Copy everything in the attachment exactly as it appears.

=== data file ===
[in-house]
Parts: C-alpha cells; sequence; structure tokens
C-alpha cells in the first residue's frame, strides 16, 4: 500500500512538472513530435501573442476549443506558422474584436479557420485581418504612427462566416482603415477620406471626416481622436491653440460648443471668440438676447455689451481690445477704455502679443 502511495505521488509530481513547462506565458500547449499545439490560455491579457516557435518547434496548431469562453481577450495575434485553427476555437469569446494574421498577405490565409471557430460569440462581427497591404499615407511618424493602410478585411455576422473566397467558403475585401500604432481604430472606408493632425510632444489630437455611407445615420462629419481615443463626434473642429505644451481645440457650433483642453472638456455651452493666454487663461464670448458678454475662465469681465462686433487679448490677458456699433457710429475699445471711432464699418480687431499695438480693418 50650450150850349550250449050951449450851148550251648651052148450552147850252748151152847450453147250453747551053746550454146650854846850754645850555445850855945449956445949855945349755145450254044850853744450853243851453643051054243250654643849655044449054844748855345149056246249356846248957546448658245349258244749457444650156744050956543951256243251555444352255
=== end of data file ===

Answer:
[in-house]
Parts: C-alpha cells; sequence; structure tokens
C-alpha cells in the first residue's frame, strides 16, 4: 500500500512538472513530435501573442476549443506558422474584436479557420485581418504612427462566416482603415477620406471626416481622436491653440460648443471668440438676447455689451481690445477704455502679443 502511495505521488509530481513547462506565458500547449499545439490560455491579457516557435518547434496548431469562453481577450495575434485553427476555437469569446494574421498577405490565409471557430460569440462581427497591404499615407511618424493602410478585411455576422473566397467558403475585401500604432481604430472606408493632425510632444489630437455611407445615420462629419481615443463626434473642429505644451481645440457650433483642453472638456455651452493666454487663461464670448458678454475662465469681465462686433487679448490677458456699433457710429475699445471711432464699418480687431499695438480693418 50650450150850349550250449050951449450851148550251648651052148450552147850252748151152847450453147250453747551053746550454146650854846850754645850555445850855945449956445949855945349755145450254044850853744450853243851453643051054243250654643849655044449054844748855345149056246249356846248957546448658245349258244749457444650156744050956543951256243251555444352255